Ironically, Kartel's “ghetto yute” [youth] image has translated into a wildly successful musical career, with all its financial benefits.

‘Critical and seminal’ ruling

While Kartel's lawyers complained about the length of time the judges took to reach a decision, Jamaica's director of public prosecutions, Paula Llewellyn, called the trial a “very complex matter” and the ruling a “critical and seminal one”, with implications for the wider Caribbean.

A noticeable feature of the case was the admission into evidence of cell phones, voice notes, text messages and audio recordings. Many regional territories, including Jamaica and Trinidad and Tobago, have been wrestling with cybercrime legislation, trying to balance elements like privacy, safety and freedom of speech.

The role of social media

Interestingly, social media has helped keep the “World Boss” in the public eye, a trend that will likely continue. Kartel has maintained a fairly consistent social media presence despite his incarceration, although it's not clear whether he is making the posts himself.

Moreover, questions have repeatedly been raised as to whether he has been making new recordings in jail, which would be against protocol. Despite his denials, “new” recordings regularly appear; his record label insists any fresh releases would have been recorded before his incarceration. Yet, just before his appeal judgment, Kartel had reportedly made a brief “live appearance” on the Instagram account of Kingston-based record producer and collaborator Tarik “Rvssian” Johnston.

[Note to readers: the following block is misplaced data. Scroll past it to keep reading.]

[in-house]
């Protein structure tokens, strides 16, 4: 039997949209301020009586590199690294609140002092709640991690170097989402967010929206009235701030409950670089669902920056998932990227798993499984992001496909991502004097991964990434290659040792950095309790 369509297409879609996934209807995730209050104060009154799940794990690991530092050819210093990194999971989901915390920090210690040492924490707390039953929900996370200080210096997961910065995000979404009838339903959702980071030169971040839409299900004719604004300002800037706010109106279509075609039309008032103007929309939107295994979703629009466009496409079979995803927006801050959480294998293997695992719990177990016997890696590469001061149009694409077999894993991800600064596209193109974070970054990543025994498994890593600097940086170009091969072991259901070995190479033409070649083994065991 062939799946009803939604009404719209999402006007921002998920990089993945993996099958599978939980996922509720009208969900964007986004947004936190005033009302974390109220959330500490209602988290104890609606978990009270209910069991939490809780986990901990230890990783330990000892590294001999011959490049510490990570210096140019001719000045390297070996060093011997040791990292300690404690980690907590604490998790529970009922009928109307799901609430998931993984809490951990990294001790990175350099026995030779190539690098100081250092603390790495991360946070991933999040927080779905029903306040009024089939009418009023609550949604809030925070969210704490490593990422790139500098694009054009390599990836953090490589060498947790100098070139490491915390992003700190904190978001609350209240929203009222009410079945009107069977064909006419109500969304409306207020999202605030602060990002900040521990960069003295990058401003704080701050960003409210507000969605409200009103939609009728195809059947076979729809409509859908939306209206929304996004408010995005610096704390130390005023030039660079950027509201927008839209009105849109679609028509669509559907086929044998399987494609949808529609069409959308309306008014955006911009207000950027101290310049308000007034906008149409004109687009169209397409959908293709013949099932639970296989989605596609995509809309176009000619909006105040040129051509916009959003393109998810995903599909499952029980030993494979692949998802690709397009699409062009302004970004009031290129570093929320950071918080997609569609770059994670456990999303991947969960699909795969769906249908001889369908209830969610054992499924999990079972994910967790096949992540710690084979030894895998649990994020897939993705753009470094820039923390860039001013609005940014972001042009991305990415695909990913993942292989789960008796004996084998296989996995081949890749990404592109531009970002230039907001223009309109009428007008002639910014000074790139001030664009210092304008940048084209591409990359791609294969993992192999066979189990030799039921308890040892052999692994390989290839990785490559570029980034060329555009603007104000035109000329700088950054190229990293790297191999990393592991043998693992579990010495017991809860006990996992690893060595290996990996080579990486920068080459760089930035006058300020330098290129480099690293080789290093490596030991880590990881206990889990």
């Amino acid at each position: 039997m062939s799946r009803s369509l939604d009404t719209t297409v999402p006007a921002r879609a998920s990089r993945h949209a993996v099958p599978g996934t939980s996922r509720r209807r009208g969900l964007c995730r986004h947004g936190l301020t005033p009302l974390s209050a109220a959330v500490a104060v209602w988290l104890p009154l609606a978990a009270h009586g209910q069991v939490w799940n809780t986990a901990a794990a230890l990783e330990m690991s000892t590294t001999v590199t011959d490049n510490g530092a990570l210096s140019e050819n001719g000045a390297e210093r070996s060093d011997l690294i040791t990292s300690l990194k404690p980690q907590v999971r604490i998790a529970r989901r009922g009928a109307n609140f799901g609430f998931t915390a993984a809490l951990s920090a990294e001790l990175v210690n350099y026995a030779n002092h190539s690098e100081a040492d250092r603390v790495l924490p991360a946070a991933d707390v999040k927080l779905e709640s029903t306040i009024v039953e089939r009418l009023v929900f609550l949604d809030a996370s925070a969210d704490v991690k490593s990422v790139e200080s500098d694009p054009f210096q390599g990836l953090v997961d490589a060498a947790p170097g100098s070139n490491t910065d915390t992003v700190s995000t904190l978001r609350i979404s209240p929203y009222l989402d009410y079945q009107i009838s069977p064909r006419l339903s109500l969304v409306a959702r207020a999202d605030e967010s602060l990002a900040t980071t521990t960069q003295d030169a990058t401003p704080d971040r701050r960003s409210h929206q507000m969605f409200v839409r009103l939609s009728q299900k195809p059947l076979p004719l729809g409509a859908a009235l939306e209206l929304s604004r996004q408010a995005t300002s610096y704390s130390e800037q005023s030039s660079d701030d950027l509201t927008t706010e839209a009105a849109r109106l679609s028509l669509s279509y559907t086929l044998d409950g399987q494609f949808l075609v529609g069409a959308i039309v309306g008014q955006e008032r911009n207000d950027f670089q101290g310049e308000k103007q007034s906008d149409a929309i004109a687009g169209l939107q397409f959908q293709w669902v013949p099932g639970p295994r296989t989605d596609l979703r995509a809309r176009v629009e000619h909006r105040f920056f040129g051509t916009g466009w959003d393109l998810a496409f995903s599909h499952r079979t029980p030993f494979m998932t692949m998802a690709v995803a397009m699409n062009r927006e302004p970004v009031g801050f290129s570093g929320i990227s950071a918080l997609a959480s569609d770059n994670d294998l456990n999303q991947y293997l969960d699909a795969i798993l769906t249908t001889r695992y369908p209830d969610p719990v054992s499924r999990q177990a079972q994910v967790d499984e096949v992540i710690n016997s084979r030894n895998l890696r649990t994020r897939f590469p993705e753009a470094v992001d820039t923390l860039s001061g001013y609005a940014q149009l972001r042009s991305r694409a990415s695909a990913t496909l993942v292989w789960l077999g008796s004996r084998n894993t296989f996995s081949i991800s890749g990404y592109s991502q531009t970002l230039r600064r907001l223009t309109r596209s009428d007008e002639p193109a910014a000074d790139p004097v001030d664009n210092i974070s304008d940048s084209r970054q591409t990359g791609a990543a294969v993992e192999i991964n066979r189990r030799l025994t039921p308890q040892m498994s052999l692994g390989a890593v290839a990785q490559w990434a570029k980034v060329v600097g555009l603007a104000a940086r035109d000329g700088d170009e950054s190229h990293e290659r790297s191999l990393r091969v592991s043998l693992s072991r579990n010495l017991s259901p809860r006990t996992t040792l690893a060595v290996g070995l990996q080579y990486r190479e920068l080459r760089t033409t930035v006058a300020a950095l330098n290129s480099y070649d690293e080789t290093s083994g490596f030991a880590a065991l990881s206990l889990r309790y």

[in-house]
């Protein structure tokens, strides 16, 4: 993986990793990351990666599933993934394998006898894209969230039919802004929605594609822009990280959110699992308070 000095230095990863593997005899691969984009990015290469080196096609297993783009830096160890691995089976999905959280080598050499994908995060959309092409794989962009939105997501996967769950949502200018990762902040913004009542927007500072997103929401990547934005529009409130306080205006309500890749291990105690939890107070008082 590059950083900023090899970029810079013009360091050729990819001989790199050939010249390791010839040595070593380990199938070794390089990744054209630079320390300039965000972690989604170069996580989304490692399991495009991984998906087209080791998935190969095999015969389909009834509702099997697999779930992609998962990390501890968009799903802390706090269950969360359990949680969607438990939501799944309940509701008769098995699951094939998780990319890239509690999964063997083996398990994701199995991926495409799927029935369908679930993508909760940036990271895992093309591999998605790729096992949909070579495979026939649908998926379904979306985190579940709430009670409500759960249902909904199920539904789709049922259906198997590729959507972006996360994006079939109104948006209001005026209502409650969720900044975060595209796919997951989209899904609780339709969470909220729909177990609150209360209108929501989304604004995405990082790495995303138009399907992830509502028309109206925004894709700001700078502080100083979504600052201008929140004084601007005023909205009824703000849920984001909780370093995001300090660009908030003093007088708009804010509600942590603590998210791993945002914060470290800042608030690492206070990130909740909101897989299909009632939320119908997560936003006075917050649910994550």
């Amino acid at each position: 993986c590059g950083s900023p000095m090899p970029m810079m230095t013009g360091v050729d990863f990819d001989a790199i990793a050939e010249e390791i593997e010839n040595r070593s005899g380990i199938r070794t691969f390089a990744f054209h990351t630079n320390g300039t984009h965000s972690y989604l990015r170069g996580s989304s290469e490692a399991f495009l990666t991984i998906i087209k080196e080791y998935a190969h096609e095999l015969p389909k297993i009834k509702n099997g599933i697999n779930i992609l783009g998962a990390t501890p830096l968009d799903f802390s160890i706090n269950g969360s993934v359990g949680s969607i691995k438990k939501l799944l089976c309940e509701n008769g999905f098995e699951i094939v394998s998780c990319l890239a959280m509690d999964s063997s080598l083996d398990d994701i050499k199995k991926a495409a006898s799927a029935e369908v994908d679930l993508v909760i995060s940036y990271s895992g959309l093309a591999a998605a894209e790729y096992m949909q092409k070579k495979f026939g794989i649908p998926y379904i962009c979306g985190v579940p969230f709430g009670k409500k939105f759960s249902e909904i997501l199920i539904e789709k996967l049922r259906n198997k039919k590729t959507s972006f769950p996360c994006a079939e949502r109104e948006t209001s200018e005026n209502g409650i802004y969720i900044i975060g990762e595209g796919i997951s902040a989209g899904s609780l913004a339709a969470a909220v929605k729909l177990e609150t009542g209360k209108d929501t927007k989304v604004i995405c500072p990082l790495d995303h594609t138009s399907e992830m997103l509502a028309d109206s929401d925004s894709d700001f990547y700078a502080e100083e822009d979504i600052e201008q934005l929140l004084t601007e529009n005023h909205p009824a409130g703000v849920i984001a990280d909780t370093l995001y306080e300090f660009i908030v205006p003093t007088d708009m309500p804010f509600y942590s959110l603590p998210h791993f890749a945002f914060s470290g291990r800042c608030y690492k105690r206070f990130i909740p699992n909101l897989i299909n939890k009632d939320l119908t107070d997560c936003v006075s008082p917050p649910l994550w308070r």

Donna P. Hope, professor of culture, gender and society at The University of the West Indies, and founder of the Dancehall Archive and Research Initiative, commented that Kartel’s popularity is not likely to wane:

Anything he puts out, even if it’s just one line or a sound, it’s going to be even bigger. One of the things that has made him so popular is that people see him as a victim, and that kind of anti-hero figure is very popular in Jamaican music, and remember he’s behind bars so that will make him even more of a martyr…He’s going to be held up as a victim of the system. That is what the music is going to say about him and people will feel a connection, especially now. He will continue to get a lot of support from people because he continues to represent as someone who rejects the status quo and is still seen as persona non grata to many. And even though he’s older than this generation, he still manages to plug into it, and that has kept his fan base alive and growing.

Kartel may in fact “plug in” a little too literally. In the week before his court appearance, prison officers confiscated a mobile phone from his cell.

While police investigate the incident, public discussion continues: Is Vybz Kartel a victim of the system? A brilliant lyrical genius? A dangerous influence on the nation’s youth? A product of oppression or simply another criminal “don”?

Whatever Jamaicans think, no one will be indifferent to Kartel's fate, which will likely be decided within the next year and a half as his lawyers prepare for the final round at the Privy Council.